- The Washington Times - Friday, January 22, 2021
The top spokesman for Russian President Vladimir Putin on Friday welcomed — with reservations — the new Biden administration’s offer to extend the expiring New START arms control deal for another five years.
The treaty, one of the last major arms control deals still in force between the world’s two biggest nuclear powers, was set to expire early next month after talks with the Kremlin deadlocked in the final months of the Trump administration.
Putin spokesman Dmitry Peskov told reporters in Moscow Friday that Russia welcomed the U.S. announcement, but cautioned that critical details of the U.S. proposal still had to be clarified.
“Russia is for preserving New START and for extending this treaty in order to gain time for talks and contacts,” Mr. Peskovsaid, according to a report in the TASS news agency. “We can only welcome the political will to extend this document, but everything will depend on the details of this proposal, which are yet to be studied.”
Mr. Peskov did not clarify whether Russia had received a formal offer from Washington outlining the five-year extension, which by treaty can be done unilaterally by Mr. Biden without congressional approval.
The Trump administration in its final year pushed for significant revisions in New START, citing a Russian build-up in shorter-range nuclear weapons not covered under the deal and the need to bring China and its rapidly growing nuclear arsenal into the talks.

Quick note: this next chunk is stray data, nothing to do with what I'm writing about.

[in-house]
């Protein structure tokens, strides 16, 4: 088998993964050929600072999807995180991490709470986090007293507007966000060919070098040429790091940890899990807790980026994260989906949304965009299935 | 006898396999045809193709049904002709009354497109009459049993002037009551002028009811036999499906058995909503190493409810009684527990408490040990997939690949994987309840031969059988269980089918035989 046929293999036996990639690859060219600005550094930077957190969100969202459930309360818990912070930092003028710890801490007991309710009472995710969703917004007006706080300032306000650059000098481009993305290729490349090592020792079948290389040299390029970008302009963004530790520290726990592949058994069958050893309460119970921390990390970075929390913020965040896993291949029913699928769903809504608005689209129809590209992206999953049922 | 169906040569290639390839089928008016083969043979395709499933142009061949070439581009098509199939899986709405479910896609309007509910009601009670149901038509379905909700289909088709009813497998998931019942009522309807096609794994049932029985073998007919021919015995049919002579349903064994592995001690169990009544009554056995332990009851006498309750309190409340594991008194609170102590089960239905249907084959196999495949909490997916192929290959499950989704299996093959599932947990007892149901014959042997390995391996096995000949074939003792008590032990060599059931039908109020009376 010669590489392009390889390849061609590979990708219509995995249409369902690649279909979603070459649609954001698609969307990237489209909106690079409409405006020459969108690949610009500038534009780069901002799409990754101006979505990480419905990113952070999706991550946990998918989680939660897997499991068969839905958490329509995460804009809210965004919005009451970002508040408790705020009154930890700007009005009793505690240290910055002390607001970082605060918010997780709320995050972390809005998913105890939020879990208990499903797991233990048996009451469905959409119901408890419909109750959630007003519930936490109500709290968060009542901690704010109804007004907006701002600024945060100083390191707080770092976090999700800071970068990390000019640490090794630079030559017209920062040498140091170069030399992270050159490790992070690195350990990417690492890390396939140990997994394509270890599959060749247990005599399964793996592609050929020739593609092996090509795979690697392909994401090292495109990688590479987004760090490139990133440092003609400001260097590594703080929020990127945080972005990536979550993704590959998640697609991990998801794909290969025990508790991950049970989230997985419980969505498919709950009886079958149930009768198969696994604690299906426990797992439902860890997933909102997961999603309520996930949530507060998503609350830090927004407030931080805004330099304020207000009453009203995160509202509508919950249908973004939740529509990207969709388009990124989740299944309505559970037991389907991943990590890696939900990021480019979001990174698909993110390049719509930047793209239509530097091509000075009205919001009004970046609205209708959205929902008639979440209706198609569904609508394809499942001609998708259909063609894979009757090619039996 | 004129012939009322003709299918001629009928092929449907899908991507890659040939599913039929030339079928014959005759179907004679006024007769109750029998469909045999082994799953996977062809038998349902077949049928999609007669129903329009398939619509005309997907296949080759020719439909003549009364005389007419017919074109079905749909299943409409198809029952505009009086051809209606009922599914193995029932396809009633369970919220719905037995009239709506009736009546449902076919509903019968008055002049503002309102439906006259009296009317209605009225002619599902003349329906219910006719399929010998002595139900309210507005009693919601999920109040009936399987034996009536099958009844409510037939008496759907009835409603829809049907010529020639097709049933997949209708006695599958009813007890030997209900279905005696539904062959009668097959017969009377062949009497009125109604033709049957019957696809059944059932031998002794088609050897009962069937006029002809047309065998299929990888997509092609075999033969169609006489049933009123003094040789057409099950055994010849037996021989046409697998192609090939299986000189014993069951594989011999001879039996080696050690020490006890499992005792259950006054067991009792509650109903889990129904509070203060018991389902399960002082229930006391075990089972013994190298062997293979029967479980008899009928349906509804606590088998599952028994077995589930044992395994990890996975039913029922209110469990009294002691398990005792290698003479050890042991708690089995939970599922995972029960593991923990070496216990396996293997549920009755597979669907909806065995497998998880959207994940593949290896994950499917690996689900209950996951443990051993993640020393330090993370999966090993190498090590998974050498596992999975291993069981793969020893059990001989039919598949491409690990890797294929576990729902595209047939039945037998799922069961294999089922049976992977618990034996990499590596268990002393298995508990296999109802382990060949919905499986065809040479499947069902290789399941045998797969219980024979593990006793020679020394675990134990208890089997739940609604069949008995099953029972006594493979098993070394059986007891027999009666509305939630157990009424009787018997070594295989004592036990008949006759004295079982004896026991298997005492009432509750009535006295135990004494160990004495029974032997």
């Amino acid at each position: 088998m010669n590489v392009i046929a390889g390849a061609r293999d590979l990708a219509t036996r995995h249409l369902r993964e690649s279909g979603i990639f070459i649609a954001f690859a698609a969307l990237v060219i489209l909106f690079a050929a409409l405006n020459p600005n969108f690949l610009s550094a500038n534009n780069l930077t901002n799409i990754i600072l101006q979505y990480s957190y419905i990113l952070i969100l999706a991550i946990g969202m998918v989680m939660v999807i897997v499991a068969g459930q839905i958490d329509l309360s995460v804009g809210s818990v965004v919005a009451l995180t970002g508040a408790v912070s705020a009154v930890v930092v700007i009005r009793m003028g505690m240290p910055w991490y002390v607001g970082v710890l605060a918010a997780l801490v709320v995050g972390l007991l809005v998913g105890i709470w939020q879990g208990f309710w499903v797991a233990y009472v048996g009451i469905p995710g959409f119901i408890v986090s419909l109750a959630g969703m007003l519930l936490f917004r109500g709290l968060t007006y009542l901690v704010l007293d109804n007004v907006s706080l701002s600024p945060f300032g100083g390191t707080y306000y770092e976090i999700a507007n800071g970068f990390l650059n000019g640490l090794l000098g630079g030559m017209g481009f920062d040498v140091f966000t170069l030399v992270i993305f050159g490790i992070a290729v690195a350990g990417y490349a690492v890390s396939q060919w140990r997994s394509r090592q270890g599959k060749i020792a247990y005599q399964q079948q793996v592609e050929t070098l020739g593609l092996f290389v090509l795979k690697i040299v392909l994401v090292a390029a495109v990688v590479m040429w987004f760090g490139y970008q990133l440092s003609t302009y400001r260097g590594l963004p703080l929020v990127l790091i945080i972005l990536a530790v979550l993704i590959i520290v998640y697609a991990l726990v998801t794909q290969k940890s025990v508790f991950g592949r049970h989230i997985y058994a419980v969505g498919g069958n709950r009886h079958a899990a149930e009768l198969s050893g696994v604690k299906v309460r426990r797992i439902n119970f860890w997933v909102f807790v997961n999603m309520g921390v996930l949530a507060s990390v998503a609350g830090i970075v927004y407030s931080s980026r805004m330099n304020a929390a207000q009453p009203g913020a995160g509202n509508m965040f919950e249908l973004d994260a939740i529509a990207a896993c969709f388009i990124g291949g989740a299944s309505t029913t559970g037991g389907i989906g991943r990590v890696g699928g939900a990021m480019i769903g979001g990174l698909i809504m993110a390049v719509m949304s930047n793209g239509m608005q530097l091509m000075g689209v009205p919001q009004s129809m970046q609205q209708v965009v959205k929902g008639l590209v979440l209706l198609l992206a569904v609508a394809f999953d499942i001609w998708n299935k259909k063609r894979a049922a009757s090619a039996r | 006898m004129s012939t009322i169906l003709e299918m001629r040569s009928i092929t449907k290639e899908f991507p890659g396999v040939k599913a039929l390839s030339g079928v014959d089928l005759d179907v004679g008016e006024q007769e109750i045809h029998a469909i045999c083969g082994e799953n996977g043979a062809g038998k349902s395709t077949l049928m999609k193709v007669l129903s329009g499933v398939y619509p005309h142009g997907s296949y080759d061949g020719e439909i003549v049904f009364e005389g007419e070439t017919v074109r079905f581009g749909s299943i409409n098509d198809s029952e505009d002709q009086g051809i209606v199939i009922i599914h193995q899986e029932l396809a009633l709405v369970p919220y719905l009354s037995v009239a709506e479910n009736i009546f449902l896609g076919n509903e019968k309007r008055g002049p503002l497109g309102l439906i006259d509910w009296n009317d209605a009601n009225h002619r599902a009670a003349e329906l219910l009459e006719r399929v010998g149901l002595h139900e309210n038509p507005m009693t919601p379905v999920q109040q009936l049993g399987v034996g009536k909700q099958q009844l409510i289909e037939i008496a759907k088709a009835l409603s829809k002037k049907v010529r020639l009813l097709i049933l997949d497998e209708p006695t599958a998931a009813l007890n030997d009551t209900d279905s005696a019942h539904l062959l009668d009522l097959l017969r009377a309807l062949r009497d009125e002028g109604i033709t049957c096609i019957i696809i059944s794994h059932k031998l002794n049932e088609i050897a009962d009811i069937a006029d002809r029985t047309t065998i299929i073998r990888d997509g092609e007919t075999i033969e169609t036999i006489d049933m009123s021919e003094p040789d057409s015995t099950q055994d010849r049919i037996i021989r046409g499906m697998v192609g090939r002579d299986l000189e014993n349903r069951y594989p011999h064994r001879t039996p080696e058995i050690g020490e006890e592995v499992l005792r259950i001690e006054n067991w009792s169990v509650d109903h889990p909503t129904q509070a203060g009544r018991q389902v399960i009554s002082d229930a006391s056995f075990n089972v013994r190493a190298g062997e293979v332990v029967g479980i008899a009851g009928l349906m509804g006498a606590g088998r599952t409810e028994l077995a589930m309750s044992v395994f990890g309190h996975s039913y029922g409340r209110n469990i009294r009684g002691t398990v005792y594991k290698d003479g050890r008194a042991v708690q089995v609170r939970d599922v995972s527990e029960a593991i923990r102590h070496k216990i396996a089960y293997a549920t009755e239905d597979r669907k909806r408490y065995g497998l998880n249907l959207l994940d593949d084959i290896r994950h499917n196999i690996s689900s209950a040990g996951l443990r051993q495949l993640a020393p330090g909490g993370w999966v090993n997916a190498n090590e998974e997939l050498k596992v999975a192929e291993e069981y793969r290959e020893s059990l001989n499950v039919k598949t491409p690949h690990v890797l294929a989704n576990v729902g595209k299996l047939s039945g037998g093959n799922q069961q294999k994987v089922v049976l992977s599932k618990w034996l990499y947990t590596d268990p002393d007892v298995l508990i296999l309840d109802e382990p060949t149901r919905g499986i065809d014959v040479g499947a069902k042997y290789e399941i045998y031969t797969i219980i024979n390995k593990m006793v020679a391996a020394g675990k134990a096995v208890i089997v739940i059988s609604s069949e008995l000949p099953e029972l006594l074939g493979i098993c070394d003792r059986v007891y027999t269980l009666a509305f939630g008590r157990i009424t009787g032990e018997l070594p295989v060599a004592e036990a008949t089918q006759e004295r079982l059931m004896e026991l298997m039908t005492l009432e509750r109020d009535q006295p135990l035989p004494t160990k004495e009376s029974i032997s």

China, saying its nuclear programs are much smaller than those of the U.S. and Russia, repeatedly refused to join the talks.
Marshall Billingslea, the Trump administration’s top negotiator in the arms control talks, has already criticized the new administration’s offer of a lengthy extension of the current deal. Mr. Biden also had the option of extending New START for just a year to gain more time to negotiate a better deal.
“Took just 24 hours for Biden team to squander most significant leverage we have over Russia,” Mr. Billingslea tweeted this week.

• David R. Sands can be reached at dsands@washingtontimes.com.

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